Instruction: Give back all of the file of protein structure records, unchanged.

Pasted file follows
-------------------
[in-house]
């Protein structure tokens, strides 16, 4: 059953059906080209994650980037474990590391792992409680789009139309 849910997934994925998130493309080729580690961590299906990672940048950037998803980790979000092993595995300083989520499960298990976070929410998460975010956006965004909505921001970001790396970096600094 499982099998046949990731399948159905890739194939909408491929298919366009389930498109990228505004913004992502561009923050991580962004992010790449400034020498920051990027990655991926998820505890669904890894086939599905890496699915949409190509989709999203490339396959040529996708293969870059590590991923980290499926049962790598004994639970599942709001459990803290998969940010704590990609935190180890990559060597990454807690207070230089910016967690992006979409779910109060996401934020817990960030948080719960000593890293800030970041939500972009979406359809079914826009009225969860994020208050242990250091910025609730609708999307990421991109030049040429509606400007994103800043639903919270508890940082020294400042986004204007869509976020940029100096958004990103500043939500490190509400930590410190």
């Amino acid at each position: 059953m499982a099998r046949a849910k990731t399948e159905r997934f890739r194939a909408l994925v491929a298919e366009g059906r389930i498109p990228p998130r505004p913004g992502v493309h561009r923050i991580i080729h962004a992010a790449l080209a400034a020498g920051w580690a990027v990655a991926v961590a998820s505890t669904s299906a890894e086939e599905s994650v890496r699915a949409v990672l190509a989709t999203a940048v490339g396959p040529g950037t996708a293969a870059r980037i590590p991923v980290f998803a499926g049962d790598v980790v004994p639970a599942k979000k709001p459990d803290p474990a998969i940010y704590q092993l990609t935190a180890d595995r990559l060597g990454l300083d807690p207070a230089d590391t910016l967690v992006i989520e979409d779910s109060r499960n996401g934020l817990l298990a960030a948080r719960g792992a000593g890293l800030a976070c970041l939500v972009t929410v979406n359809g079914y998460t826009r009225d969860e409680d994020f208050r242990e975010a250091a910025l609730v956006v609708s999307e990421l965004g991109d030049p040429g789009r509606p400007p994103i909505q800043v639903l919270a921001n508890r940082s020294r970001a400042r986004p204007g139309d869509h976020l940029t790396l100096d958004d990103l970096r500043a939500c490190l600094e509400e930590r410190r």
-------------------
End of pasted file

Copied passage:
[in-house]
């Protein structure tokens, strides 16, 4: 059953059906080209994650980037474990590391792992409680789009139309 849910997934994925998130493309080729580690961590299906990672940048950037998803980790979000092993595995300083989520499960298990976070929410998460975010956006965004909505921001970001790396970096600094 499982099998046949990731399948159905890739194939909408491929298919366009389930498109990228505004913004992502561009923050991580962004992010790449400034020498920051990027990655991926998820505890669904890894086939599905890496699915949409190509989709999203490339396959040529996708293969870059590590991923980290499926049962790598004994639970599942709001459990803290998969940010704590990609935190180890990559060597990454807690207070230089910016967690992006979409779910109060996401934020817990960030948080719960000593890293800030970041939500972009979406359809079914826009009225969860994020208050242990250091910025609730609708999307990421991109030049040429509606400007994103800043639903919270508890940082020294400042986004204007869509976020940029100096958004990103500043939500490190509400930590410190």
């Amino acid at each position: 059953m499982a099998r046949a849910k990731t399948e159905r997934f890739r194939a909408l994925v491929a298919e366009g059906r389930i498109p990228p998130r505004p913004g992502v493309h561009r923050i991580i080729h962004a992010a790449l080209a400034a020498g920051w580690a990027v990655a991926v961590a998820s505890t669904s299906a890894e086939e599905s994650v890496r699915a949409v990672l190509a989709t999203a940048v490339g396959p040529g950037t996708a293969a870059r980037i590590p991923v980290f998803a499926g049962d790598v980790v004994p639970a599942k979000k709001p459990d803290p474990a998969i940010y704590q092993l990609t935190a180890d595995r990559l060597g990454l300083d807690p207070a230089d590391t910016l967690v992006i989520e979409d779910s109060r499960n996401g934020l817990l298990a960030a948080r719960g792992a000593g890293l800030a976070c970041l939500v972009t929410v979406n359809g079914y998460t826009r009225d969860e409680d994020f208050r242990e975010a250091a910025l609730v956006v609708s999307e990421l965004g991109d030049p040429g789009r509606p400007p994103i909505q800043v639903l919270a921001n508890r940082s020294r970001a400042r986004p204007g139309d869509h976020l940029t790396l100096d958004d990103l970096r500043a939500c490190l600094e509400e930590r410190r």